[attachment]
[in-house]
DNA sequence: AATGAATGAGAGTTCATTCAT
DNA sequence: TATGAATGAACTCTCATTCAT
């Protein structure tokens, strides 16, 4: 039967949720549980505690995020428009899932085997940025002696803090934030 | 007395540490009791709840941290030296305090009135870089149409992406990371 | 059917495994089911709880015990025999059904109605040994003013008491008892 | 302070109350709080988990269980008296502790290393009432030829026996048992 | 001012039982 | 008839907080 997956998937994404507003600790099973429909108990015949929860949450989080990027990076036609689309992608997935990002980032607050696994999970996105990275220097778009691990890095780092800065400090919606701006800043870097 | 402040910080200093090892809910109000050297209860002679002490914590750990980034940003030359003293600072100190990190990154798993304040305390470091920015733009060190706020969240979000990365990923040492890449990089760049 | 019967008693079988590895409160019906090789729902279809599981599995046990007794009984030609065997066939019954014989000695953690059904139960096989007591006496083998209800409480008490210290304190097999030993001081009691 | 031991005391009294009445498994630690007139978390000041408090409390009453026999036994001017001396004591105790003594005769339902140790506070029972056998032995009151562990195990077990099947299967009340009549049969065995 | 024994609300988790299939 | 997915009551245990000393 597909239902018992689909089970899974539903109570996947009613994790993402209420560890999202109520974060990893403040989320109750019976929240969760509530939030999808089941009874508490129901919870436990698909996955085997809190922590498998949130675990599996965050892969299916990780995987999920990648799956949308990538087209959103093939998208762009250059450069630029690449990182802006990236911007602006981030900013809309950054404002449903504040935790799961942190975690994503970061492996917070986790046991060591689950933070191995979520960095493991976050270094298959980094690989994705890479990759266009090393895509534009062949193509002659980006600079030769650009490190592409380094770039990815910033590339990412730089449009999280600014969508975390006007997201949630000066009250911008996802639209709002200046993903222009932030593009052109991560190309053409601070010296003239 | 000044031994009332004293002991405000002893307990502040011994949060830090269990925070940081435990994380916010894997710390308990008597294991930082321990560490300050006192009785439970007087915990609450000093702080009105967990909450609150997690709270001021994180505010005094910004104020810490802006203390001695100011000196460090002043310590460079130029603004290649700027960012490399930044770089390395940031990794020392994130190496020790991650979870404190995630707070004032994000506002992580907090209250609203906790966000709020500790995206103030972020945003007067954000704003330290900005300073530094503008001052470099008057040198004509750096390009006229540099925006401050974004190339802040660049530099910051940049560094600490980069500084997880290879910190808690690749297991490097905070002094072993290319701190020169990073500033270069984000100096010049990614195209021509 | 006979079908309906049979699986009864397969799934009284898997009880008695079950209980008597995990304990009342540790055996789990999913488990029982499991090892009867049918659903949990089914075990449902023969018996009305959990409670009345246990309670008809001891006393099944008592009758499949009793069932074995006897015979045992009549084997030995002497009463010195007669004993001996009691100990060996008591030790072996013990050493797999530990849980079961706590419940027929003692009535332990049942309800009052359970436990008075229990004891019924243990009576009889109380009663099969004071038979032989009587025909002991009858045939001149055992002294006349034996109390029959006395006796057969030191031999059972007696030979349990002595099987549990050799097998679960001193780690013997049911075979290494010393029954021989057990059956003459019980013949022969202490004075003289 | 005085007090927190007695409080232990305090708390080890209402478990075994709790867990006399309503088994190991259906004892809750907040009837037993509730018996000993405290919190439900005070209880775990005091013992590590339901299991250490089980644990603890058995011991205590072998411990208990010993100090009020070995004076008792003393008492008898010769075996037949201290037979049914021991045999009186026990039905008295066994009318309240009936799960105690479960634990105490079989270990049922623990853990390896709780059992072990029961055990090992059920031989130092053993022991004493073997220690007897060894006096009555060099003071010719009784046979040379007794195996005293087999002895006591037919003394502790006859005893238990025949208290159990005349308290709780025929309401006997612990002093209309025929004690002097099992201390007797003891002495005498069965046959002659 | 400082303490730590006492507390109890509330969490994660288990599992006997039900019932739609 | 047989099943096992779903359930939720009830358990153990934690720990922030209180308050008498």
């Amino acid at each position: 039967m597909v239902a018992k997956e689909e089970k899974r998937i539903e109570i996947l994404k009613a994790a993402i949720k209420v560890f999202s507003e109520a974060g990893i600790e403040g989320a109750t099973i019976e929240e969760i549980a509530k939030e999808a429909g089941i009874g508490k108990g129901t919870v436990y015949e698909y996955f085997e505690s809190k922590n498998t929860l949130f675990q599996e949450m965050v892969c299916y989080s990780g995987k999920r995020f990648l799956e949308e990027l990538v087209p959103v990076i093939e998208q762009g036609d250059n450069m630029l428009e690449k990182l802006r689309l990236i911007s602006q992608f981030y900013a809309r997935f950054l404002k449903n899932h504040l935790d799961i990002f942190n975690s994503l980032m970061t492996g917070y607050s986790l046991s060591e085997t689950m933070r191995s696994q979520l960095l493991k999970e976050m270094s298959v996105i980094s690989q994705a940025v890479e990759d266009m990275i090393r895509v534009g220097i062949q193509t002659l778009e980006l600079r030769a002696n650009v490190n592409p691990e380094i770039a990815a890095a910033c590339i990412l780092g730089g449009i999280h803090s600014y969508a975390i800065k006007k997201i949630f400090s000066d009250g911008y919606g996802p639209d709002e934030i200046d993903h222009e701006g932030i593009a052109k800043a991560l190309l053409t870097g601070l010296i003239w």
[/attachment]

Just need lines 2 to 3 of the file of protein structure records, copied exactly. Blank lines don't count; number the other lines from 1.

DNA sequence: AATGAATGAGAGTTCATTCAT
DNA sequence: TATGAATGAACTCTCATTCAT